The South African Army Air Defence Artillery has awarded the CSIR’s DPSS unit a R24.82 million contract for decision support for a project study on the integration, command, control and sensor needs for Ground Based Air Defence Systems (GBADS).
The work, awarded earlier this month, likely relates to Project Fellowship “which addresses the integration, command, control and sensor needs for the Ground Based Air Defence.” The known value of such work now stands at R39 792 594.99 since early 2009.
Denel, the state arms arsenal, has for some years been marketing an advanced, layered and integrated ground based air defence system (GBADS) called “Sable”. This uses a “building blocks” approach to integrate all current and future ADA assets into a singe system of systems.
The current heart of the SA ADA is some 30 aging GDF 05 L90 twin 35mm towed cannon controlled by four Reutech Radar Systems (RRS) ESR220 Thutlhwa (Kameelperd/Giraffe) Mobile Battery Fire Control Post Systems (BFCP). These NATO D-Band radars have a range of 120km. If allocated six to a battery, there are sufficient guns for five batteries, although there are only four BFCP.
Also part of the mooted Sable architecture is a battery of eight Thales Starstreak Lightweight Multiple Launchers and about 100 Starstreak very short-range air defence (VSHORAD) high-velocity missiles acquired under Project Guardian. These missiles are allocated to 104 Battery of 10 ADA Regiment in Kimberley. The battery that can be parachute dropped also includes two two Thales Page continuous-wave (CW) low-observable battery air defence local warning radars with a 20km range. Denel credits the cannon with a range of 4km and the VSHORAD missiles with a range of 5km (Thales says 7km).
The GBADS 1 system last month successfully completed its Level 5 System Factory Acceptance Test (FAT), clearing the way for the achievement of an interim operating baseline for the system. Denel Integrated System Solutions (DISS) the GBADS prime contractor, said in a statement the tests were conducted at Mobile Deployment Wing and Swartkop Airfield over a four week period with support from both the South African Air Force and the Army. The tests were completed July 21. The equipment is currently being prepared for the final training of the crews in Kimberley and then on to the Operation Test & Evaluation (OT&E) at Combat Training Centre in Lohatlha from next month after which the system will be delivered into service.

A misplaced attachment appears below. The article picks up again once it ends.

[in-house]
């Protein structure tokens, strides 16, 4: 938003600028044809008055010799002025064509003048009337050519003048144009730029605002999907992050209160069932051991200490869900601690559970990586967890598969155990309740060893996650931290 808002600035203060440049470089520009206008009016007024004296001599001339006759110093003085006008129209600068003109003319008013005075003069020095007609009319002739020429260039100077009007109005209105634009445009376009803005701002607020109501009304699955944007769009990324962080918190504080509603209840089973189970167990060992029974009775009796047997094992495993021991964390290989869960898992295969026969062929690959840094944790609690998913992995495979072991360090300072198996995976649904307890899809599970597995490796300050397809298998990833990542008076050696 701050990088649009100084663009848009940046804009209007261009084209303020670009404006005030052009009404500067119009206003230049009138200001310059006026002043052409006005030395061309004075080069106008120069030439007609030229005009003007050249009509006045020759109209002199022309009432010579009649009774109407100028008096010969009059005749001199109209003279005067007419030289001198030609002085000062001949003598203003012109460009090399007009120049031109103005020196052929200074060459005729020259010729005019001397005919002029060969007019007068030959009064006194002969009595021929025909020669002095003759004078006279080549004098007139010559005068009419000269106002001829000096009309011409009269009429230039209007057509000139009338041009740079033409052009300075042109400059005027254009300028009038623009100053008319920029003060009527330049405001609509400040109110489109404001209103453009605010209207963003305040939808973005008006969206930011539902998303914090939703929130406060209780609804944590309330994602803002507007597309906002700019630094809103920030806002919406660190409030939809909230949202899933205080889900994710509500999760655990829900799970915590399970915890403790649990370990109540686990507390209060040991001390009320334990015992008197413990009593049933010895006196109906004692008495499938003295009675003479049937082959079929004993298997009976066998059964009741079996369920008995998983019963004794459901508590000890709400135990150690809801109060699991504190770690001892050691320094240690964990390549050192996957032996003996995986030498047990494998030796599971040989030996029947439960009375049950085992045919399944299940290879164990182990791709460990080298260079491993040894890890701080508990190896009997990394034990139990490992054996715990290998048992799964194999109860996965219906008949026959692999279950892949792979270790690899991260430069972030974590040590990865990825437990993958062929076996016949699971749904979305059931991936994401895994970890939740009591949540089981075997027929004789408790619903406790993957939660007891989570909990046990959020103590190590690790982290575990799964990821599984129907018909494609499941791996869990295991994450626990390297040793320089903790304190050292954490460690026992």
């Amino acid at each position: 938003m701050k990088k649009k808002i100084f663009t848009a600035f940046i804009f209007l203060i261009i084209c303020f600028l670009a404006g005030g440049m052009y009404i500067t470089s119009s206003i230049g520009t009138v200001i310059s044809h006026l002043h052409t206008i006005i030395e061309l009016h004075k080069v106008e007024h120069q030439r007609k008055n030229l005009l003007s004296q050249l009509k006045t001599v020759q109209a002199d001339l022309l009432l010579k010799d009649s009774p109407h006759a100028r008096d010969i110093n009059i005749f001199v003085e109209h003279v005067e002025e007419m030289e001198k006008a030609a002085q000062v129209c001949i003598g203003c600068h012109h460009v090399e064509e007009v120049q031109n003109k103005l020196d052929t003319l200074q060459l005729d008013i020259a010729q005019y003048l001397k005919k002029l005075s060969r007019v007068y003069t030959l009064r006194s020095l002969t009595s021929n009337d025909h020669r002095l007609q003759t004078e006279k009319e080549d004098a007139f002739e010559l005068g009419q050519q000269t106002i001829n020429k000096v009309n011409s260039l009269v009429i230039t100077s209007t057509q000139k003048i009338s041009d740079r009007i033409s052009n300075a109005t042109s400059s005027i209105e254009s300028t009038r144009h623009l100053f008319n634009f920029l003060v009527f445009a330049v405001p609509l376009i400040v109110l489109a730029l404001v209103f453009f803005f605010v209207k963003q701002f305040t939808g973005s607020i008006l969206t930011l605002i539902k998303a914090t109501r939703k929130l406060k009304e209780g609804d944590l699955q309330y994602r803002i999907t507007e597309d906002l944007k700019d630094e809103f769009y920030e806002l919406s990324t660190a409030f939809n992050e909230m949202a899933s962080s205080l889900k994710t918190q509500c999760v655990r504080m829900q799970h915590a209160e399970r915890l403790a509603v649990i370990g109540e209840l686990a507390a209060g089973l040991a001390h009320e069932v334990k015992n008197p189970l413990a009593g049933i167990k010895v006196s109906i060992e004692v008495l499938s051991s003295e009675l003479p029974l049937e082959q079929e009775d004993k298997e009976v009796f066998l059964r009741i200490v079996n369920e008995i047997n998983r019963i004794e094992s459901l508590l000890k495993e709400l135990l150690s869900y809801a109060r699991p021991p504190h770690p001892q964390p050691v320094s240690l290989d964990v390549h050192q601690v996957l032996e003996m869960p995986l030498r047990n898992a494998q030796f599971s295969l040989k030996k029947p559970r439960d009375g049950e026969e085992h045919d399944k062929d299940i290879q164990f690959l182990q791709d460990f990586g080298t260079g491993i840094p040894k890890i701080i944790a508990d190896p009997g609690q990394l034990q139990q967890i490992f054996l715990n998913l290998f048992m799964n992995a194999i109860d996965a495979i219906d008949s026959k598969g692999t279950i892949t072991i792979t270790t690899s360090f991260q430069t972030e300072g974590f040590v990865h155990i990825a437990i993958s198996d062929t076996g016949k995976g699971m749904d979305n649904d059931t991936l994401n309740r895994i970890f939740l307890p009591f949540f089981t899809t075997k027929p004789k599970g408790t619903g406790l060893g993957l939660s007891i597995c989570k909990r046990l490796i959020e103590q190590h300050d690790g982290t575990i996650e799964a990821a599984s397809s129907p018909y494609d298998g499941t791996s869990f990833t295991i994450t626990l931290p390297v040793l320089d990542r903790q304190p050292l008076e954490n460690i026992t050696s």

The ADA has a long-standing requirement for a SHORADS. The SA Army has stepped up its funding for Project Protector, also known as GBADS 2, in the last two years. They are funding Denel Dynamics to customise its Umkhonto-IR Mk II short-range air defence missile for landwards use coupled to a Reutech Radar System (RRS) RSR 320 (also known as the DBR XL) dual band X-and-L band technology radar. Once in service, the 125kg missile will extend the ADA umbrella to some 12km. The Umkhonto is currently in service aboard the SA Navy’s four Valour-class frigates and six Finnish Navy vessels: four Hamina class missile boats and two Hämeenmaa class minelayers.
The land variant will a containerised launcher that can be fired from the ground or from a Kynos 8×8 truck – as shown in mock-up at the Africa Arospace & Defence show in Cape Town last September. It is not clear when Protector will migrate from technology to production project. The Estimates of National Expenditure in February this year noted a “64.8% increase in expenditure in the ADA Capability subprogramme in FY2010/11” that “is due to the delivery milestones of the shoulder launched air defence artillery system [Guardian] and mobile ground to air missile system programmes [Protector].” Further into the future lurks Project Outcome (GBADS III) that could see the Umkhonto enhanced to a medium range all-weather standard.
Denel Dynamics air defence missiles executive manager Machiel Oberholzer in May 2008 told defenceWeb the Umkhonto development path included an extended range (ER) IR variant as well as an all-weather radar-guided version and an ER version of that. “It is a good concept, six missiles in an ISO-container that can be mounted on any type of vehicle, that has a 360-degree engagement capability and a high kill probability due to is large warhead,” Oberholzer said.
An extended-range Umkhonto IR version could range up to 22km. The radar version, dubbed the AWSAM – all weather surface to air missile – would have a 20km range, while an extended range version fitted with a booster rocket (AWSAM-E) – would hit out up to 30km – which placed it in the medium-range capability.